Each NAO phase spins its particular brand of atmospheric tumult, affecting temperature, precipitation, cloudiness, and windiness in different regionssometimes to drastic ends. Since the phases can fluctuate over the course of weeks, months, and years, researchers like to track them with a rollicking plot of average pressure difference over time called the NAO index.
Jim Hurrell, an atmospheric scientist, is one such researcher. He’s a director at the National Center for Atmospheric Research in Boulder, CO, and the December-March index he compiles is used worldwide by those keeping tabs on the NAO’s erratic behavior.
Hurrell asserts that although its sign can flip-flop on a weekly basis, the NAO can’t be blamed for weekly weather per se: one smarting winter storm, for example, or a rainy spell. “Rather, the NAO conditions the atmosphere so that it’s much more likely you’re going to have such events,” he explains. A key distinction here is the difference between weather and climate. Average the weather in one area for decades and you’ve got a natural regional climate, which is what NAO ultimately influences. (Climate can denote a collection of weather from a time period as short as a season or as long as a century. The industry standard is 30 years.) “Really, the NAO is something that appears when you look at longer time scales,” says Hurrell.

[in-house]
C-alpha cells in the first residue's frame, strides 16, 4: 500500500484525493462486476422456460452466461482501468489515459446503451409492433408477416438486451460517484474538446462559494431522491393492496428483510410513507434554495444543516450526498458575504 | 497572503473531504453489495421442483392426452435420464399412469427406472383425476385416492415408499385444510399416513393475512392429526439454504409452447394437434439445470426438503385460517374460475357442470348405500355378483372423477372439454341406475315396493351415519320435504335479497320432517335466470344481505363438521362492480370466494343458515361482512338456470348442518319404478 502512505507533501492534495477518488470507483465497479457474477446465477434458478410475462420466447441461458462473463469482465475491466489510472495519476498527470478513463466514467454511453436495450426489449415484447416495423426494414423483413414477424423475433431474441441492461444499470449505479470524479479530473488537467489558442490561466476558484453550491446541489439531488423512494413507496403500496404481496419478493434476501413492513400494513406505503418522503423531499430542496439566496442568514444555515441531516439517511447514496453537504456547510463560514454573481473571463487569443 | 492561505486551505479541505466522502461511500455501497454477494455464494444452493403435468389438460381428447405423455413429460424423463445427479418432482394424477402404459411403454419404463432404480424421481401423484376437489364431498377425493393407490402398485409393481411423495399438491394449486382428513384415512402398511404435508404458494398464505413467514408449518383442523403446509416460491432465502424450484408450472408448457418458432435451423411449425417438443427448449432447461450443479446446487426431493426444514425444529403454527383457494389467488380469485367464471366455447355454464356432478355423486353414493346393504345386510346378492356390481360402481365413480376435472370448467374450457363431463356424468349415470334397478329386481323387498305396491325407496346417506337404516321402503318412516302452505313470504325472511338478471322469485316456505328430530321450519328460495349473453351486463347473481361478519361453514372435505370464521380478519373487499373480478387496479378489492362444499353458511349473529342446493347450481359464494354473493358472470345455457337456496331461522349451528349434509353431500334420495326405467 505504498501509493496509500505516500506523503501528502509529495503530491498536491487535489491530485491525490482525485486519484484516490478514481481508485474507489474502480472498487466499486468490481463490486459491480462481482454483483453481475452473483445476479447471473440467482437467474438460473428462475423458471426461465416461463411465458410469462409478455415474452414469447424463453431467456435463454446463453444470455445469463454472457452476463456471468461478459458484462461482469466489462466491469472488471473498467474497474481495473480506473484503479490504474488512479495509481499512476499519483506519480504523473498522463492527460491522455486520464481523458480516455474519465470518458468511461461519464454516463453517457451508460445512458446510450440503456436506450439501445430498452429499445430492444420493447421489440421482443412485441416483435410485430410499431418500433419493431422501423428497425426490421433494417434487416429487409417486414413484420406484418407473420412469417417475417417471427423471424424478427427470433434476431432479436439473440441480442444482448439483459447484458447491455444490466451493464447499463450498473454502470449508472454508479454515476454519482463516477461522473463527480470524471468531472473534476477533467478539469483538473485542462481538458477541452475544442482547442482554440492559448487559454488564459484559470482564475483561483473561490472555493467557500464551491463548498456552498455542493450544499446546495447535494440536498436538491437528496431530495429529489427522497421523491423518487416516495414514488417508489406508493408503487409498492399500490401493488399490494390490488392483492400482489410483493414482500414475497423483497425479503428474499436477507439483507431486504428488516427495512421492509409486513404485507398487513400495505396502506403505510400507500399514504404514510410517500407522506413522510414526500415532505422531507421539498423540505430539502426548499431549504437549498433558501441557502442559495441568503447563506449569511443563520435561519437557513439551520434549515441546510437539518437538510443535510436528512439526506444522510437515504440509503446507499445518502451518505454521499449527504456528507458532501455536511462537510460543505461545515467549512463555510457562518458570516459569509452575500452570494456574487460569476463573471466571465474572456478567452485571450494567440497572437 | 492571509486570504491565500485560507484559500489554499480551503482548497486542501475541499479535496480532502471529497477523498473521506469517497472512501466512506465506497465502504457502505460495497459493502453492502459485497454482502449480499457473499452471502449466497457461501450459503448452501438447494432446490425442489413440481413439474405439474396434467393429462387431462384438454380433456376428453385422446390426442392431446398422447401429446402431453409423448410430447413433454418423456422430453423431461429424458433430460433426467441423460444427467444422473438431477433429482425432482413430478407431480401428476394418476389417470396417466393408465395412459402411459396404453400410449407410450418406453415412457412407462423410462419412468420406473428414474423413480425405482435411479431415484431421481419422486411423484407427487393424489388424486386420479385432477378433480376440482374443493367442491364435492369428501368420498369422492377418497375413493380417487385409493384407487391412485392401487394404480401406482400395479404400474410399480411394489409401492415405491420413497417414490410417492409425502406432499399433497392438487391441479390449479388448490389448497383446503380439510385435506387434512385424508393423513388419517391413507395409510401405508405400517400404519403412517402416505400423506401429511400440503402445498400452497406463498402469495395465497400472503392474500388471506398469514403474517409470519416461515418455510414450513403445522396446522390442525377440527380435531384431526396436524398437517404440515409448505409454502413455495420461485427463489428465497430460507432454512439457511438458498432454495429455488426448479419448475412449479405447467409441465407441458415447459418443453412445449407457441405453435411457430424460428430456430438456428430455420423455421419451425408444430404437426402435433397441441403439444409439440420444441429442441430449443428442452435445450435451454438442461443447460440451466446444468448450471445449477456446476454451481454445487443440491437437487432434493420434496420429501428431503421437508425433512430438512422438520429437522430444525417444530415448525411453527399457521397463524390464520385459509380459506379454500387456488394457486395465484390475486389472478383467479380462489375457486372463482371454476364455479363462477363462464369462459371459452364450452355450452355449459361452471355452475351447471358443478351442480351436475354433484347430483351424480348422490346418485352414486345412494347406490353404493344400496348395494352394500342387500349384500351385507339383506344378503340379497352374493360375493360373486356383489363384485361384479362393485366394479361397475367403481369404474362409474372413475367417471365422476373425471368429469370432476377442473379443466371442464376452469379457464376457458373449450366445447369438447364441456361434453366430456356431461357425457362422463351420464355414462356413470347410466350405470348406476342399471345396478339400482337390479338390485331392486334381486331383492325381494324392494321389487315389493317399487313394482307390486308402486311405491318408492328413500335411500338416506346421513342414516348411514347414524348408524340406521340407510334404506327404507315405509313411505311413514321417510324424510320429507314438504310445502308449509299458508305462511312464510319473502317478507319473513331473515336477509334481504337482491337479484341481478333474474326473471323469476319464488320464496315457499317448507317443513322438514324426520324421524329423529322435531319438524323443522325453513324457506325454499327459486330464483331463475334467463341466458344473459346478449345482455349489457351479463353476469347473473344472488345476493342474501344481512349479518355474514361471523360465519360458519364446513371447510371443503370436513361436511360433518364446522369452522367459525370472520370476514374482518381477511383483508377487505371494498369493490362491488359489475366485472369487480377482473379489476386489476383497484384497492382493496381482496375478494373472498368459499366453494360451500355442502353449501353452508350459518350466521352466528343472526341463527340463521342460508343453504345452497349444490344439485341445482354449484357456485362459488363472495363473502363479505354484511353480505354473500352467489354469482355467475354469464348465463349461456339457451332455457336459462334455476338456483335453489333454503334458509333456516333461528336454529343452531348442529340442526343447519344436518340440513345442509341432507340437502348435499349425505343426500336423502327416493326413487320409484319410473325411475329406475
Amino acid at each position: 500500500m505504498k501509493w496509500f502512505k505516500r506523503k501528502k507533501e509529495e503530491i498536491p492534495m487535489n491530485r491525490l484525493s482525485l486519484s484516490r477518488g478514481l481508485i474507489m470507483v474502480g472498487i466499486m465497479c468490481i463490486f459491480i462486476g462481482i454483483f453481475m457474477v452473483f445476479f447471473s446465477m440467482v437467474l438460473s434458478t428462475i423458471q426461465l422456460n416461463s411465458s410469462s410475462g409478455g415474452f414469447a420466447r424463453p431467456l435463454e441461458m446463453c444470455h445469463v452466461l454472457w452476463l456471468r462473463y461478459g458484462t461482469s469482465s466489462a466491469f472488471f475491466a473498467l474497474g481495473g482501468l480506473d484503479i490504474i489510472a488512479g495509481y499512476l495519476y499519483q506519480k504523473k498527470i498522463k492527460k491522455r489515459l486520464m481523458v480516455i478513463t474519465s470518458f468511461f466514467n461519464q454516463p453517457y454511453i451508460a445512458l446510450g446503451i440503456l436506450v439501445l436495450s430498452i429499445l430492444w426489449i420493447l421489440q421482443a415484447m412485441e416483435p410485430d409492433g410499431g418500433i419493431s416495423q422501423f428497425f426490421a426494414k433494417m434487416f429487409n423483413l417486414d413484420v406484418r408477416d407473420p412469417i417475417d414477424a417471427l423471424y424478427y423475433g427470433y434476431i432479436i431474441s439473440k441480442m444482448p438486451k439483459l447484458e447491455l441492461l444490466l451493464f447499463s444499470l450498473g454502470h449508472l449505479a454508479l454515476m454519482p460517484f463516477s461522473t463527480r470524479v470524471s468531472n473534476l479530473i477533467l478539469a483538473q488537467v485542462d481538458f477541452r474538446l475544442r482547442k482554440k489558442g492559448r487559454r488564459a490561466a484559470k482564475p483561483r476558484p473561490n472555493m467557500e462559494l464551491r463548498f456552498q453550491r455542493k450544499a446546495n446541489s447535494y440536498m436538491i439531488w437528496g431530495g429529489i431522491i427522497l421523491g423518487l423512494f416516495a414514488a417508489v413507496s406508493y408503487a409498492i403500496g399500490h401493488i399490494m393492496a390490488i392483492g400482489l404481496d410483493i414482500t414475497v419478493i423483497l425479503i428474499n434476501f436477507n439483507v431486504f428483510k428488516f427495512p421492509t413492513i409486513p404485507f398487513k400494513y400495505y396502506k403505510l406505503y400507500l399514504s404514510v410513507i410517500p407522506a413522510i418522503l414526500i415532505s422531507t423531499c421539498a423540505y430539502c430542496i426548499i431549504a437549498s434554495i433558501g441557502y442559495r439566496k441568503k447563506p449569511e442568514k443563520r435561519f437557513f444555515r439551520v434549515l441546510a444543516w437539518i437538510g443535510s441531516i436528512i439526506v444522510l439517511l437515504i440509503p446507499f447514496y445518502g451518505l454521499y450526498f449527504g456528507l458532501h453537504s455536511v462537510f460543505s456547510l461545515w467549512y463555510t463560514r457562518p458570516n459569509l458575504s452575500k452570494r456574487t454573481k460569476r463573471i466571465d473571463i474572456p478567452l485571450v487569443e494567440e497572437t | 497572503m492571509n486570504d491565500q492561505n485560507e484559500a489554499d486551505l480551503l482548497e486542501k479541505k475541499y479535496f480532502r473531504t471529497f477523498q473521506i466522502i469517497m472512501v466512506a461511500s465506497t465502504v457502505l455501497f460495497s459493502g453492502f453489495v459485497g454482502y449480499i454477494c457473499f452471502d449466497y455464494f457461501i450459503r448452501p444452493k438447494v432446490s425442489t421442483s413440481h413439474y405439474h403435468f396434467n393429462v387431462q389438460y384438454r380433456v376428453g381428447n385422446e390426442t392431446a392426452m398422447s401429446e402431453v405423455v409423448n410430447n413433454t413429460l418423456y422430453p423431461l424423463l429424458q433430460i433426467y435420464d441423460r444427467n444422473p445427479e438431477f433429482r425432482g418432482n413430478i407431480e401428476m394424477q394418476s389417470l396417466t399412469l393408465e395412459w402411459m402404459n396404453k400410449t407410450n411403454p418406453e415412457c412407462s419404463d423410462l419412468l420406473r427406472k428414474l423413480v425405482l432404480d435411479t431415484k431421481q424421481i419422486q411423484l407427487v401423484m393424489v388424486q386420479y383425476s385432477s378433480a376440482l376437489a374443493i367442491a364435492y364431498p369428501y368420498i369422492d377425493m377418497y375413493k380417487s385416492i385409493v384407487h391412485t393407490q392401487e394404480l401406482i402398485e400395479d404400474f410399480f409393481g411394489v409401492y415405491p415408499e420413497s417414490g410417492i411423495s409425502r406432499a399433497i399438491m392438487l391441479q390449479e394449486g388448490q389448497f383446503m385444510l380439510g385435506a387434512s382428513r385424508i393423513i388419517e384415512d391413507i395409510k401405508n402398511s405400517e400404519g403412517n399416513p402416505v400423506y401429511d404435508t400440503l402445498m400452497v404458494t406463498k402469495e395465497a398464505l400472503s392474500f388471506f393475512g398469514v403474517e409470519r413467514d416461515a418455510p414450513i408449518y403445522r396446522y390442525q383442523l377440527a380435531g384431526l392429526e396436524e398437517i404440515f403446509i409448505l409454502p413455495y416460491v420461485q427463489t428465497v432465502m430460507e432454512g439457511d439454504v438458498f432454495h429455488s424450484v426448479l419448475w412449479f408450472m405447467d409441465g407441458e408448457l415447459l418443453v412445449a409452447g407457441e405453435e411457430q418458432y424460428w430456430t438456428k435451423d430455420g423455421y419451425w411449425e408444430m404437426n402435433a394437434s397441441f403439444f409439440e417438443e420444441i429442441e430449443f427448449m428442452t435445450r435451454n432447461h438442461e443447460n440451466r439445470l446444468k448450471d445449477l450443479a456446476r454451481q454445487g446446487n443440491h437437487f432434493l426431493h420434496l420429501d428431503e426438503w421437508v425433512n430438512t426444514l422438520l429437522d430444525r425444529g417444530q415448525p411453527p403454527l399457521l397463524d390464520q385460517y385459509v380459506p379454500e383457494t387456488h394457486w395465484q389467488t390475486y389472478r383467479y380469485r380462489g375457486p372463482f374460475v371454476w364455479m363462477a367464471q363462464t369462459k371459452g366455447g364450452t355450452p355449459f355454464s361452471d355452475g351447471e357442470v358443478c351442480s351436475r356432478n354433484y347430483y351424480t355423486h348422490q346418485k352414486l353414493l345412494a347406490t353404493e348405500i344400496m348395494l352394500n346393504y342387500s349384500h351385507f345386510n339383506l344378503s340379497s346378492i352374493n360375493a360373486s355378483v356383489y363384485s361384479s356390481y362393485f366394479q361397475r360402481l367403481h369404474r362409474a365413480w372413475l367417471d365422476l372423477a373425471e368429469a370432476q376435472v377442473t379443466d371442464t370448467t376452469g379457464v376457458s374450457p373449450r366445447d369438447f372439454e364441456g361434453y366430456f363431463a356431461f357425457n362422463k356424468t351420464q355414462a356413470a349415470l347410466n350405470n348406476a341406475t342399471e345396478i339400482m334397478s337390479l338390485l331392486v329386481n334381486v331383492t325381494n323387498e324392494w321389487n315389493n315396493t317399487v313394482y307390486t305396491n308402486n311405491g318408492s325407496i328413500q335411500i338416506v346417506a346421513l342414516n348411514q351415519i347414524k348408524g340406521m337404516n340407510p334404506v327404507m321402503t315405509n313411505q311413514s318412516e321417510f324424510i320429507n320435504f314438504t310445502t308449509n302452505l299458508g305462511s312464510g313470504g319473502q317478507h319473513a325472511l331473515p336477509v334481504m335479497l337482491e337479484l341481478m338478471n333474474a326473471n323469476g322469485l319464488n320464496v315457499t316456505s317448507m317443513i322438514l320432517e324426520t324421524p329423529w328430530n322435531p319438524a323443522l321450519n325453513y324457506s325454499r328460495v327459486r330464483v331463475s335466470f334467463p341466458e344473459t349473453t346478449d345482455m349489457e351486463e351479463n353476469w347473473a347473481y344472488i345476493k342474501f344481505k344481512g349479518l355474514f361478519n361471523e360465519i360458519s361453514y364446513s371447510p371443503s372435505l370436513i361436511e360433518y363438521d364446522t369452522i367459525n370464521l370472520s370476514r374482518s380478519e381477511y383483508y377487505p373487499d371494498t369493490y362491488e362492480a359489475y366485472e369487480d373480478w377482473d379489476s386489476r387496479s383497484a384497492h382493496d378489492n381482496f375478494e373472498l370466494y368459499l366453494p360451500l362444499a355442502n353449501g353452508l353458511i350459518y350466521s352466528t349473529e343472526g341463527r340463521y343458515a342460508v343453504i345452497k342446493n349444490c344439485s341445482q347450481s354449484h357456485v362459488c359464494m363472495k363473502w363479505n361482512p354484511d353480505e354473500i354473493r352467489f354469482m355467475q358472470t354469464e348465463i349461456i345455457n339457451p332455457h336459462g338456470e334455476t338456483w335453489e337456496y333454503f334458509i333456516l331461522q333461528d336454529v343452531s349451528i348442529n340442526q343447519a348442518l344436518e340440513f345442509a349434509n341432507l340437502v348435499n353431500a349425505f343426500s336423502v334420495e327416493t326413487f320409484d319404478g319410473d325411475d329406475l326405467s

A Turbulent Tale